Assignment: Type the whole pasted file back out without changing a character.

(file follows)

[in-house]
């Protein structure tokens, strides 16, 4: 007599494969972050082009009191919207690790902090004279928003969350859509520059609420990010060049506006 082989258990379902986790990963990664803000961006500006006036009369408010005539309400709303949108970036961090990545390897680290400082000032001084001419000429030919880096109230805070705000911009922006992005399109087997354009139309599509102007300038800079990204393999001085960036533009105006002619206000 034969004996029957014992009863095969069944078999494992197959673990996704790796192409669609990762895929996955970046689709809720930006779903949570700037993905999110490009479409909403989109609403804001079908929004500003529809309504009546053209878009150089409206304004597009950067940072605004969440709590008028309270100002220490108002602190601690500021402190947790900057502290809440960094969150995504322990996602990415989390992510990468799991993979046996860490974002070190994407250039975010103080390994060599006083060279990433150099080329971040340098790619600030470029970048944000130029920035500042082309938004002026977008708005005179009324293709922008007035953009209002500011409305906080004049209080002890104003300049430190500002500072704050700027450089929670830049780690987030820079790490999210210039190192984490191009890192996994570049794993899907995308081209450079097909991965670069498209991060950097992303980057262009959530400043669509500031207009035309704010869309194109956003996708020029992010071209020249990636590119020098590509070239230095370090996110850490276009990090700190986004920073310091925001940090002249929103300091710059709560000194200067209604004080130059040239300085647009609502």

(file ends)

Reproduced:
[in-house]
């Protein structure tokens, strides 16, 4: 007599494969972050082009009191919207690790902090004279928003969350859509520059609420990010060049506006 082989258990379902986790990963990664803000961006500006006036009369408010005539309400709303949108970036961090990545390897680290400082000032001084001419000429030919880096109230805070705000911009922006992005399109087997354009139309599509102007300038800079990204393999001085960036533009105006002619206000 034969004996029957014992009863095969069944078999494992197959673990996704790796192409669609990762895929996955970046689709809720930006779903949570700037993905999110490009479409909403989109609403804001079908929004500003529809309504009546053209878009150089409206304004597009950067940072605004969440709590008028309270100002220490108002602190601690500021402190947790900057502290809440960094969150995504322990996602990415989390992510990468799991993979046996860490974002070190994407250039975010103080390994060599006083060279990433150099080329971040340098790619600030470029970048944000130029920035500042082309938004002026977008708005005179009324293709922008007035953009209002500011409305906080004049209080002890104003300049430190500002500072704050700027450089929670830049780690987030820079790490999210210039190192984490191009890192996994570049794993899907995308081209450079097909991965670069498209991060950097992303980057262009959530400043669509500031207009035309704010869309194109956003996708020029992010071209020249990636590119020098590509070239230095370090996110850490276009990090700190986004920073310091925001940090002249929103300091710059709560000194200067209604004080130059040239300085647009609502």